This is an article from the April 9, 1956 issue
Al Wiggins, Ohio State's all-round swimmer, proved once again that he is master of all strokes, churning 200-yard individual medly (butterfly, backstroke, breaststroke, freestyle) in 2:07.5 to better own U.S. record in NCAA championships at New Haven, Conn. (March 31).
Sylvia Ruuska, blonde 13-year-old Berkeley, Calif. youngster, took field by surprise in Miami International Swim Regatta, covered 400-yard individual medley in 5:16.8, nearly two seconds better than Shelley Mann's U.S. mark (March 30).
Light Heavyweight Champion Archie Moore, shorn of his goatee by Athletic Commission ruling but still packing plenty of excess weight around paunchy middle, toyed with Howard King for 10 rounds to win nontitle bout at Sacramento.
L. (for Langston) C. (for Carl) Morgan, mystery lightweight who reduced his list of managers from three to one, floored fourth-ranked Ludwig Lightburn in first, came back from ninth-round knockdown to take 10-round decision at Cleveland.
Art Aragon, Los Angeles' brawling Golden Boy, knocked out rough Danny Giovanelli in ninth at Hollywood, gave versatile and voluble Harvey Knox, his new manager, reason to celebrate. Harvey's celebration included taking punch at Los Angeles sportswriter.
Germinal Ballarin, French middleweight, joined growing "I-Beat-Kid-Gavilan Club," outpunching once-feared former titleholder, who has little left but his old reputation, to win 10-rounder in Paris.
Babe McCoy, Los Angeles match-maker, had some more trying moments in California boxing investigation. McCoy admitted he played host to Frankie Carbo and ex-convict Mickey Cohen, was implicated in additional fixed fights by Boxers Watson Jones, Young Harry Wills and Carlos Chavez. At week's end, with McCoy hanging limply on ropes, committee ended Los Angeles hearings, prepared to move on to San Francisco and more fireworks (see page 15).
Alfred G. Vanderbilt's Sometime Thing, fast-moving 4-year-old out of Discovery, was eased into early lead by Jockey Eric Guerin, held on grimly in stretch against challenging Searching and Myrtle's Jet to earn photo-finish victory in swift (1:22 4/5 for seven furlongs) $28,050 Barbara Frietchie Handicap at Bowie, Md.
TRACK AND FIELD
Parry O'Brien of San Francisco Olympic Club flexed his big muscles, got off tosses of 184 feet 10 inches in discus, 59 feet 9‚Öù inches in shotput at Santa Barbara Easter Relays for best combined distance performance in track history.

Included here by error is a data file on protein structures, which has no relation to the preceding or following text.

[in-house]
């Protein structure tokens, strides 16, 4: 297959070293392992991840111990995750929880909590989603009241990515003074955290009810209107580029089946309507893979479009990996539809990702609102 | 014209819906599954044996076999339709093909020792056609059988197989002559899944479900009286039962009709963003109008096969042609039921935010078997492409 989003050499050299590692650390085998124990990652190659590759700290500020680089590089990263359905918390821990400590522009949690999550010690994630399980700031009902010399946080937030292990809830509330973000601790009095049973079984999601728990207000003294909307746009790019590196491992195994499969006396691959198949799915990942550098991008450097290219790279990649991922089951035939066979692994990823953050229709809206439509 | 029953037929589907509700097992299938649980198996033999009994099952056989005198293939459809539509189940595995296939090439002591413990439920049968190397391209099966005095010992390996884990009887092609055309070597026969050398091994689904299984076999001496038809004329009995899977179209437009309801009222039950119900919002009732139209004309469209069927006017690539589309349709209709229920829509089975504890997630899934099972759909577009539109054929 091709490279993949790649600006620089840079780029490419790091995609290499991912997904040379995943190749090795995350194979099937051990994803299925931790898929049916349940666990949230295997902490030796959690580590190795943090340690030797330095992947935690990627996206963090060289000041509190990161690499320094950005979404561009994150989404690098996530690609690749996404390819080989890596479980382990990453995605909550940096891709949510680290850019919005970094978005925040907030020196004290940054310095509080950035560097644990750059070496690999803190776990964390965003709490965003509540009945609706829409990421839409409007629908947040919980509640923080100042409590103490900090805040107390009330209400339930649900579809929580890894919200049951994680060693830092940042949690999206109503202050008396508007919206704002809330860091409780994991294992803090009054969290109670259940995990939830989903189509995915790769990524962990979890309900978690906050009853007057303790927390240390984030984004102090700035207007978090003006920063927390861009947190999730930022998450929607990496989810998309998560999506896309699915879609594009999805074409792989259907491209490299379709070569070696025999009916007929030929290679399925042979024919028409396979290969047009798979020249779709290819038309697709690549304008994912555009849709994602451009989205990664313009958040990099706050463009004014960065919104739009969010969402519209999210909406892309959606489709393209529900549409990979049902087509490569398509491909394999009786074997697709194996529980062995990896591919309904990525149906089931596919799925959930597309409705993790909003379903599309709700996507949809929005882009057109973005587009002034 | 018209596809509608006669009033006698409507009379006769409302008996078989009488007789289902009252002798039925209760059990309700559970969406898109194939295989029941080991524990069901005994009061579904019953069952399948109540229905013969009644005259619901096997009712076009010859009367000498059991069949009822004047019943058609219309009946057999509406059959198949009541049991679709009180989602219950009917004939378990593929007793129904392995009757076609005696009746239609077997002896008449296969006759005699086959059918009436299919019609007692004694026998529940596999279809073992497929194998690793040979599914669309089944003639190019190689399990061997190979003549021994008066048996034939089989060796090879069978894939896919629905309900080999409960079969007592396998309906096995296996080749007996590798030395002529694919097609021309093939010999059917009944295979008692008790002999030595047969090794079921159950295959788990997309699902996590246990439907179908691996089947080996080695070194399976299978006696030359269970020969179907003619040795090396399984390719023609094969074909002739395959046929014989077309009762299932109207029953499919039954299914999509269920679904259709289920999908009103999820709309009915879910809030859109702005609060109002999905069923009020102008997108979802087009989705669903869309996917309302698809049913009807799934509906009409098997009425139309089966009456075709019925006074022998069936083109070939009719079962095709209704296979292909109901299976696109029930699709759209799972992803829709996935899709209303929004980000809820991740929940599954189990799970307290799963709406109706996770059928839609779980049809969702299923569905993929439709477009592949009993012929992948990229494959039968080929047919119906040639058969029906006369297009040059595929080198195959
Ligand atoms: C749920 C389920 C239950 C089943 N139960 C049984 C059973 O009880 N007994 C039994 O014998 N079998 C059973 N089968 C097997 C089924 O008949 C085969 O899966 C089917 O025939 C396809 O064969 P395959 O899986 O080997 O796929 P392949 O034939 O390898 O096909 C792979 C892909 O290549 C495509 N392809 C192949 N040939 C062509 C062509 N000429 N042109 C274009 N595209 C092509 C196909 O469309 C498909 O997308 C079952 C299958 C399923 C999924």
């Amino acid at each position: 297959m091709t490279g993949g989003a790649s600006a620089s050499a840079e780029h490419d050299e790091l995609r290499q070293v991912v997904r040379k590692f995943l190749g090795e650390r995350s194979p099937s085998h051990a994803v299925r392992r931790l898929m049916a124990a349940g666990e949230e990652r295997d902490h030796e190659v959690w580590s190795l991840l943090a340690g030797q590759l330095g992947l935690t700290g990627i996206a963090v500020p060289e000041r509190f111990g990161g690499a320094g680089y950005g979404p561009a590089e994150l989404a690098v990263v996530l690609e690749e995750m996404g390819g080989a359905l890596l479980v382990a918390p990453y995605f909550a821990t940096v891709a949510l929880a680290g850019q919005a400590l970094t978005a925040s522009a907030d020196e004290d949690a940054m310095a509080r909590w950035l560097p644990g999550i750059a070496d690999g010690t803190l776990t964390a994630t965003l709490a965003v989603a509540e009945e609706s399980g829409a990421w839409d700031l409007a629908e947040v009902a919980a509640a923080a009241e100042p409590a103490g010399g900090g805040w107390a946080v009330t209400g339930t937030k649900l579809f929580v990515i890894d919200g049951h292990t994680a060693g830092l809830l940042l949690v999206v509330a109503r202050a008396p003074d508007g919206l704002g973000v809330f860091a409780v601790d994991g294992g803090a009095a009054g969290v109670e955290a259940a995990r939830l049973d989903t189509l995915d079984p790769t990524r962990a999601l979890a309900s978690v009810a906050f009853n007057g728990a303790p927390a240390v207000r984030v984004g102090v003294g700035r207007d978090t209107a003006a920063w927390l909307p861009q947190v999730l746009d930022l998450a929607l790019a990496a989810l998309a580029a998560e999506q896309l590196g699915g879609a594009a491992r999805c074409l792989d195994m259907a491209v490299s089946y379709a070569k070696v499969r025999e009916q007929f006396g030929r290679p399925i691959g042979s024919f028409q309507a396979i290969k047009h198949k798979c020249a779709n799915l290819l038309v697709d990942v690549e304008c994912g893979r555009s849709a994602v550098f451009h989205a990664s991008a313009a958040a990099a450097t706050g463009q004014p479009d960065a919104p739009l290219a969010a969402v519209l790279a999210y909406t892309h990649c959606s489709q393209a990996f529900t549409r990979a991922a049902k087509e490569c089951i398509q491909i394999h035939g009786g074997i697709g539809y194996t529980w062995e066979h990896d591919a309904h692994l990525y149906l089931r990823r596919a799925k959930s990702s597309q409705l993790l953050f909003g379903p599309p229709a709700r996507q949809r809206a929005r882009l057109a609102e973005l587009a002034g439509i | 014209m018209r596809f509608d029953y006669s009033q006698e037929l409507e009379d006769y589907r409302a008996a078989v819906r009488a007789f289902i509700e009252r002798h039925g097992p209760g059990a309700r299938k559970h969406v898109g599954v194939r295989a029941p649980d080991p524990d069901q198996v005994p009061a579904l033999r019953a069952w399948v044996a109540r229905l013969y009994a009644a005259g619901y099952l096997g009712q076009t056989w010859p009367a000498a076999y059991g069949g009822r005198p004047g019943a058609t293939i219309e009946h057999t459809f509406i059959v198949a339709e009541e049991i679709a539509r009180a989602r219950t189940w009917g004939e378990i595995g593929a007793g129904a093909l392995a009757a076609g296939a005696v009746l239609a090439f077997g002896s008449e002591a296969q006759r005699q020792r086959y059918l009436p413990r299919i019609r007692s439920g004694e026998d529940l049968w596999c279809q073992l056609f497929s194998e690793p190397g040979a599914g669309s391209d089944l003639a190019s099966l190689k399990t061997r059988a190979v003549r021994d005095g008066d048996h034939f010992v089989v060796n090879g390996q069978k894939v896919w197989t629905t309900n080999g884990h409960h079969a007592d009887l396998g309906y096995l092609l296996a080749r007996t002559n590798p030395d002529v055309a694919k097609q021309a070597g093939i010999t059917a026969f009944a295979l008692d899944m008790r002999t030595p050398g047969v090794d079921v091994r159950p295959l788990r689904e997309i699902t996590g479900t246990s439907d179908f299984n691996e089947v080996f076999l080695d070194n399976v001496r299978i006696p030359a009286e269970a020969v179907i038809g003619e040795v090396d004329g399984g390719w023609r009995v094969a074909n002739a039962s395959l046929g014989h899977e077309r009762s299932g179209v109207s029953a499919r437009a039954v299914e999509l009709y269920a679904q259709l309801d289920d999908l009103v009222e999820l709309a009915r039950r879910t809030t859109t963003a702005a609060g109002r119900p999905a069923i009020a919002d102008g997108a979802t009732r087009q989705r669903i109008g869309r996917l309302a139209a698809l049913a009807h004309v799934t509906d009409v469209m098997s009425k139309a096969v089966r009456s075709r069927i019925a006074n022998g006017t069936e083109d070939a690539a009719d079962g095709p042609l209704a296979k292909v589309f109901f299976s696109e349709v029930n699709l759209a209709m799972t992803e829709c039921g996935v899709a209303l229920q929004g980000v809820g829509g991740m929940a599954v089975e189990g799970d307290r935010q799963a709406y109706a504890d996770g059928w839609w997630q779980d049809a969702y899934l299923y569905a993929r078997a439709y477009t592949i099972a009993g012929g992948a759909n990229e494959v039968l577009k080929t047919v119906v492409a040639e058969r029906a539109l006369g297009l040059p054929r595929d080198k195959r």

Dave Sime, powerful-striding Duke sprinter with eye on Olympics, warmed up with 0:09.4 hundred at Columbia, S.C., five days later hustled through 0:09.5 race, also won broad jump in Florida Relays Carnival at Gainesville.
Bill Dellinger, 1954 NCAA mile champion, and Australia's Jim Bailey, last year's winner, battled right down to finish line before Dellinger barely edged rival in 4:10 in Willamette Relays at Salem, Ore. (see below).
Montreal Canadiens and Detroit Red Wings picked up where they left off last year, began final battle for Stanley Cup at Montreal. Canadiens, trailing 4-2 in opening game, turned on power in third period, scored four times for 6-4 victory and 1-0 lead in playoff series.
NCAA officials finally gave up on electronic machine, turned to "human judges" after gadget gave Northwestern's Al Kuhn controversial decision over Yale's Rex Aubrey in meet record-breaking (0:49.3) 100-yard freestyle in championships at New Haven. North Carolina State's speedy Dick Fadgen (200-yard butterfly in 2:16.3, 200-yard breaststroke in 2:23.1), Iowa's Lincoln Hurring (200-yard backstroke in 2:07.5, 100-yard backstroke in 0:58.1) and Indiana's Bill Woolsey (220-yard freestyle in 2:04.7, 440-yard freestyle in 4:31.1) were double winners, while Ohio State, with help of victories by Al Wiggins in 200-yard medley (see "Record Breakers"), Don Harper in three-meter dive and Frank Fraunfelter in one-meter dive, scored 68 points to capture team championship.
Ft. Wayne dropped first game of NBA title playoff to Philadelphia 98-94, came back next night on home court to edge Warriors 84-83, tying series at 1-1.
Mike Souchak, husky former Duke footballer, dropped five-foot putt for birdie on last hole, won Azalea Open with 273 at Wilmington, N.C.
Ch. Barrage of Quality Hill, Mr. and Mrs. Jouett Shouse's fawn-and-white boxer following in paw steps of famous father Ch. Bang Away, took best-in-show at International Kennel Club in Chicago.
DIED—Ralph De Palma, 73, veteran racing driver, AAA national champion in 1912 and 1914; Indianapolis 500 winner in 1915; of cancer, at South Pasadena, Calif. De Palma retired in 1934 after winning record-breaking 2,557 of 2,889 races and earning estimated $1,500,000 in 27 years.
DIED—William H. (Bill) Cane, 81, breeder and owner of harness horses, sponsor of rich Hambletonian at his Good Time Park in Goshen, N.Y., president of Yonkers Raceway; of heart attack, at Miami Beach.